I re-watched Jab We Met recently discovered that, like a good wine, it still impresses and manages to hold it’s own despite the onslaught of new age-y love stories that have been churned out by Bollywood since then-almost as if on schedule.
I’ll admit I was quite blase about the film when I first watched it;it took a second time watch after gentle admonishing from a dear friend to really LISTEN to the dialogues that made me appreciate this story.
Which brings me to the writer/creator of Jab We Met -Imtiaz Ali.
In the years that have followed, he has been feted as the bard of Bollywood romance, for follow-ups such as Love Aaj Kal, Rockstar and Cocktail.
I feel however, that none of these movies comes even close to Jab We Met. All his works, since then suffer from 2 fatal flaws-without exception.
The first of this is his insistence to make his newer characters ‘modern’-in the Bollywood sense of the word. JWM worked because everyone knows someone like Geet and Aditya. They were distinctly relatable, and lived in India. Love Aaj Kal, Rockstar and Cocktail feature characters who are trying SO hard to be cool that you almost feel a twinge of sympathy for their furious efforts.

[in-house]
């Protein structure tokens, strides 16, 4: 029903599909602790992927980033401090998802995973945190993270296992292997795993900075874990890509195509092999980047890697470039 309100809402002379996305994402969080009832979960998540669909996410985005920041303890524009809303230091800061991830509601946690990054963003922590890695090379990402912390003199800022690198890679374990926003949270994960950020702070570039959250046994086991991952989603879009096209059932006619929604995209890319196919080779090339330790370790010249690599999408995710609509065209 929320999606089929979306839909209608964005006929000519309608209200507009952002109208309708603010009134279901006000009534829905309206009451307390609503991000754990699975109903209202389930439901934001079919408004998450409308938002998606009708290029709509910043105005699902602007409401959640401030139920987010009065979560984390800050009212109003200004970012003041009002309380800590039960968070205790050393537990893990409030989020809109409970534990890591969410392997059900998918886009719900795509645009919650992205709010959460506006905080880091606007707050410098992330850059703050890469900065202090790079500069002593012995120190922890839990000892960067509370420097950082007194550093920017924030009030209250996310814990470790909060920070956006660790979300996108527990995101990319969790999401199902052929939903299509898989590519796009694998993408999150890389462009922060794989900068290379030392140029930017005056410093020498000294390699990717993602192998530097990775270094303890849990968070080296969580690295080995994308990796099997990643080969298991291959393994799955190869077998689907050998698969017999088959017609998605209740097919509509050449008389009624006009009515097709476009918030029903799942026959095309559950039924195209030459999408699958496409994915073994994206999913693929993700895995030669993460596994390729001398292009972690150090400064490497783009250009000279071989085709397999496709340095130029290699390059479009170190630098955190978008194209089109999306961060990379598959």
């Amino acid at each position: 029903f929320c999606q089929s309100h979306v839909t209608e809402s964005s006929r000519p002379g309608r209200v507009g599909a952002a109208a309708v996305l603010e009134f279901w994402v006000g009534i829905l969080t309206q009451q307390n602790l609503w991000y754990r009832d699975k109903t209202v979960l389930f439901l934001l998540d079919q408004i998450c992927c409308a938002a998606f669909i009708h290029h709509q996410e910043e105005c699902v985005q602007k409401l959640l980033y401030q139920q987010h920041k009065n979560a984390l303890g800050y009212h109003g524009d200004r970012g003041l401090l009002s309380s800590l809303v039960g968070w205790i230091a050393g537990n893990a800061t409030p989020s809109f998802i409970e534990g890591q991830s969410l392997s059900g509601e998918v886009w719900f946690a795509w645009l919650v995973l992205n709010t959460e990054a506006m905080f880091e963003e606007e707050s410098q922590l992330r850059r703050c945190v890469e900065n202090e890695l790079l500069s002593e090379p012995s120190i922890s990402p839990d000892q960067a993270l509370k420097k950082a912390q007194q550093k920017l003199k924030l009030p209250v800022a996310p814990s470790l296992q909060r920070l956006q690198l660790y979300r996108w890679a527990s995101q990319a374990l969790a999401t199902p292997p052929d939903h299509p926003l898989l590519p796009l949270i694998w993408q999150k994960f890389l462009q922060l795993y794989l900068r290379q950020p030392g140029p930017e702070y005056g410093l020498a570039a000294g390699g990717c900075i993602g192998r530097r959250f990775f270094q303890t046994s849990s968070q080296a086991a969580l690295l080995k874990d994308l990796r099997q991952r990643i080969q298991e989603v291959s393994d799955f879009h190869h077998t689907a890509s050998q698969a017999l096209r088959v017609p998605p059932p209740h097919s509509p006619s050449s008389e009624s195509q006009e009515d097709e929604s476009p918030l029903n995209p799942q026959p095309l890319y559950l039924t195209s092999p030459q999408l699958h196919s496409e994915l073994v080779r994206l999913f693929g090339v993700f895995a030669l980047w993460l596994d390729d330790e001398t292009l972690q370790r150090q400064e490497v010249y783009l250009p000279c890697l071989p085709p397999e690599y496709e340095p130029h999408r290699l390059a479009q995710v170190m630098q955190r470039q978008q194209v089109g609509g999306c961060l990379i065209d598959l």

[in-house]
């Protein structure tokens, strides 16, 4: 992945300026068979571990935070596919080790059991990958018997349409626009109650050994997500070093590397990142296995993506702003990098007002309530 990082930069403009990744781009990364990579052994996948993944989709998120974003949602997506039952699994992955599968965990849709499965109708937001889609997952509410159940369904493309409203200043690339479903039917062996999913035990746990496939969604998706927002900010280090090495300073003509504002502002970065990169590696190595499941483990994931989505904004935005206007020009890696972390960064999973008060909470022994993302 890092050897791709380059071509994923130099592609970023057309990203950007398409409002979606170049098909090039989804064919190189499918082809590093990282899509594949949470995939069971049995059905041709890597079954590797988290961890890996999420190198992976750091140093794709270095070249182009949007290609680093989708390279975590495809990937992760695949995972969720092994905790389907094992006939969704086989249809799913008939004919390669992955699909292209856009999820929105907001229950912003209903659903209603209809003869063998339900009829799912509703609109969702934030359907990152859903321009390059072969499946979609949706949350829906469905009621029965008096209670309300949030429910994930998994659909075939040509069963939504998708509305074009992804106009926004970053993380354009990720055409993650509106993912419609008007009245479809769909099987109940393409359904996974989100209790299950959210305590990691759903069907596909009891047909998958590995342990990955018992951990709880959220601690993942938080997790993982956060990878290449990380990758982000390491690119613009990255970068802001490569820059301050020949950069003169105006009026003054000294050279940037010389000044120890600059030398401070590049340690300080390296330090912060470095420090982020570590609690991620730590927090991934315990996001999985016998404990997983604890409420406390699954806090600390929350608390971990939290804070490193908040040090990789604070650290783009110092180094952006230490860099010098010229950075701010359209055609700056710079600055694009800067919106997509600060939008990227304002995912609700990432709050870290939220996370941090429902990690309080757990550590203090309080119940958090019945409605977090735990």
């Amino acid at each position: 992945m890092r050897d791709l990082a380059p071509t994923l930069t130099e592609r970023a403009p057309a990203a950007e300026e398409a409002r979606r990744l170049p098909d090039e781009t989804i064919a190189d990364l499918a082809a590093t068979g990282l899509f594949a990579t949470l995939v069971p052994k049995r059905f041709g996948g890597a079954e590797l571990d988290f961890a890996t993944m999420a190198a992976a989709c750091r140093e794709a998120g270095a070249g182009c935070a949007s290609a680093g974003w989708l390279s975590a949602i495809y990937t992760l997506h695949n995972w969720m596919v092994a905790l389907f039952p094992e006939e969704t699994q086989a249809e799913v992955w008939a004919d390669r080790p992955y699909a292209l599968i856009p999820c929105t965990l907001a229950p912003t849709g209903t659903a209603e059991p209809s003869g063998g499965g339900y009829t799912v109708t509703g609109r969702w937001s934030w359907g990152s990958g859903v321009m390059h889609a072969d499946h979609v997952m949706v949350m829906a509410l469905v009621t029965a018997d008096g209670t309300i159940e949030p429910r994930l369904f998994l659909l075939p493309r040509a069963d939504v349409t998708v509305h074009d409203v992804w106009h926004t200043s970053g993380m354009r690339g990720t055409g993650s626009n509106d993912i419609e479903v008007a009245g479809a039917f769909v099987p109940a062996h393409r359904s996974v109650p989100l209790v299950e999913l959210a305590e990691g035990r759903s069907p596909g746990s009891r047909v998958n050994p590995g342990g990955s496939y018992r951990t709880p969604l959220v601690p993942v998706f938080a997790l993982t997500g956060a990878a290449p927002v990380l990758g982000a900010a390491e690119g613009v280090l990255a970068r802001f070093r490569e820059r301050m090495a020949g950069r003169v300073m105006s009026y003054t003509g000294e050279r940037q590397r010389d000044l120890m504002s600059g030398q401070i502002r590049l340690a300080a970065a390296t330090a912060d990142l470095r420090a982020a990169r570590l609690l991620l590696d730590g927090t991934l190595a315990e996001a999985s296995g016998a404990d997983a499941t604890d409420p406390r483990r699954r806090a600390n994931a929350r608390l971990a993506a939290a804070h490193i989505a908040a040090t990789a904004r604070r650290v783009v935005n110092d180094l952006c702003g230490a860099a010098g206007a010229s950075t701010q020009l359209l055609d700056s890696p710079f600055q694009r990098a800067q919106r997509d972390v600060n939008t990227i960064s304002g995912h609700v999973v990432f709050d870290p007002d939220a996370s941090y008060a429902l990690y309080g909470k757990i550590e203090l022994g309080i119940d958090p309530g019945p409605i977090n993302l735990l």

The only characters who are well etched out in these movies- old-timey Punjabi loverboy (LAK), pre-stardom Janardhan (Rockstar) and Meera (Cocktail)- are creatures of a middle class milieu and sensibility- and this comfort between the writer and his more ordinary creations, really stands out onscreen.
All said and done, there’s only a couple of writers who write swish and privileged characters well in Hindi films- namely Zoya and Farhan Akhtar- probably because they’re so swish and privileged themselves.
It’s not just the ‘cool’ characters that seem contrived in these 3 movies, but also the whole foreign-location rigmarole that seems to hark back to the YashRaj/Johar belief of yore that only Non Resident Indian’s are capable of romance- because obviously gambolling in Switzerland or (INSERT FILM SUBSIDY-GIVING COUNTRY HERE) is such an important part of True Love (TM).
The second fatal flaw of all post-JVM Imitiaz Ali films is the unfortunate recurrence of non-actors playing female parts. Deepika Padukone and Nargis Fakri have extremely vapid on-screen presences-not a patch on the effervescence of Kareena Kapoor who can go from OTT to normal with ease. Better casting is in order.
On my part, i think Imitiaz Ali should go back to writing people he (and we) can actually relate to and use actors who can project characters we can care about. Leave the OD-ing on existential angst to Bhansali, the overseas OTT-styling to Dharma/Yashraj and the effortless hipness to the Akhtar duo-and do what he knows best.